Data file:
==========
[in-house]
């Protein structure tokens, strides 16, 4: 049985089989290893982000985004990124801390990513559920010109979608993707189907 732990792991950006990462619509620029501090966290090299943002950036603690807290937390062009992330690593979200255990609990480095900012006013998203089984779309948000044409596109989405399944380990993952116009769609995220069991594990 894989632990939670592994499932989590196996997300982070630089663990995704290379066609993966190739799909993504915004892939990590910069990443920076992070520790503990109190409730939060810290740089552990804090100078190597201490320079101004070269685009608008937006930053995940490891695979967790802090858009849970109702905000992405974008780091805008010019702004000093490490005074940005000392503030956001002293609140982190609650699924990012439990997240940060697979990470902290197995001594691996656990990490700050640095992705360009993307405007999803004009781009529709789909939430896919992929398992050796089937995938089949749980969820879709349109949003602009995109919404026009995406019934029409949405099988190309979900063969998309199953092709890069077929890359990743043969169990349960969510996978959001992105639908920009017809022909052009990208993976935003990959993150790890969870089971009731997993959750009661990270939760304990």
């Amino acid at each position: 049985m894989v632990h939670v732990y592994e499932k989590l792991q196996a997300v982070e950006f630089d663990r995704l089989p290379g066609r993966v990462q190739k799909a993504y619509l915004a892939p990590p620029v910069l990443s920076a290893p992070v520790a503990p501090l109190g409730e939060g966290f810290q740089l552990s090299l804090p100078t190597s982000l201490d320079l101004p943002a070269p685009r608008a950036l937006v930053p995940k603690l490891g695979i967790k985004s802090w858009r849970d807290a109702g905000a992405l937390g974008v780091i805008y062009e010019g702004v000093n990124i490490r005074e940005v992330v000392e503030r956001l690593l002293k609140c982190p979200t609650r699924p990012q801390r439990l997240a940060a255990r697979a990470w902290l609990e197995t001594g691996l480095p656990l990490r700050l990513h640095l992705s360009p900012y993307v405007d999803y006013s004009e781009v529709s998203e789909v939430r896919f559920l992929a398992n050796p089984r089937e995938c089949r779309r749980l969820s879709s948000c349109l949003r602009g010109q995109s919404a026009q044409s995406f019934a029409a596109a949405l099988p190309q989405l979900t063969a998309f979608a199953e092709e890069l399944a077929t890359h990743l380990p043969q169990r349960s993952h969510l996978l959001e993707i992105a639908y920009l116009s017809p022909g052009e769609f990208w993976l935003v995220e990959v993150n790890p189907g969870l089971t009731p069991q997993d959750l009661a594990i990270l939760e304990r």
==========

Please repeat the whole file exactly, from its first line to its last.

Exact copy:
[in-house]
């Protein structure tokens, strides 16, 4: 049985089989290893982000985004990124801390990513559920010109979608993707189907 732990792991950006990462619509620029501090966290090299943002950036603690807290937390062009992330690593979200255990609990480095900012006013998203089984779309948000044409596109989405399944380990993952116009769609995220069991594990 894989632990939670592994499932989590196996997300982070630089663990995704290379066609993966190739799909993504915004892939990590910069990443920076992070520790503990109190409730939060810290740089552990804090100078190597201490320079101004070269685009608008937006930053995940490891695979967790802090858009849970109702905000992405974008780091805008010019702004000093490490005074940005000392503030956001002293609140982190609650699924990012439990997240940060697979990470902290197995001594691996656990990490700050640095992705360009993307405007999803004009781009529709789909939430896919992929398992050796089937995938089949749980969820879709349109949003602009995109919404026009995406019934029409949405099988190309979900063969998309199953092709890069077929890359990743043969169990349960969510996978959001992105639908920009017809022909052009990208993976935003990959993150790890969870089971009731997993959750009661990270939760304990």
């Amino acid at each position: 049985m894989v632990h939670v732990y592994e499932k989590l792991q196996a997300v982070e950006f630089d663990r995704l089989p290379g066609r993966v990462q190739k799909a993504y619509l915004a892939p990590p620029v910069l990443s920076a290893p992070v520790a503990p501090l109190g409730e939060g966290f810290q740089l552990s090299l804090p100078t190597s982000l201490d320079l101004p943002a070269p685009r608008a950036l937006v930053p995940k603690l490891g695979i967790k985004s802090w858009r849970d807290a109702g905000a992405l937390g974008v780091i805008y062009e010019g702004v000093n990124i490490r005074e940005v992330v000392e503030r956001l690593l002293k609140c982190p979200t609650r699924p990012q801390r439990l997240a940060a255990r697979a990470w902290l609990e197995t001594g691996l480095p656990l990490r700050l990513h640095l992705s360009p900012y993307v405007d999803y006013s004009e781009v529709s998203e789909v939430r896919f559920l992929a398992n050796p089984r089937e995938c089949r779309r749980l969820s879709s948000c349109l949003r602009g010109q995109s919404a026009q044409s995406f019934a029409a596109a949405l099988p190309q989405l979900t063969a998309f979608a199953e092709e890069l399944a077929t890359h990743l380990p043969q169990r349960s993952h969510l996978l959001e993707i992105a639908y920009l116009s017809p022909g052009e769609f990208w993976l935003v995220e990959v993150n790890p189907g969870l089971t009731p069991q997993d959750l009661a594990i990270l939760e304990r």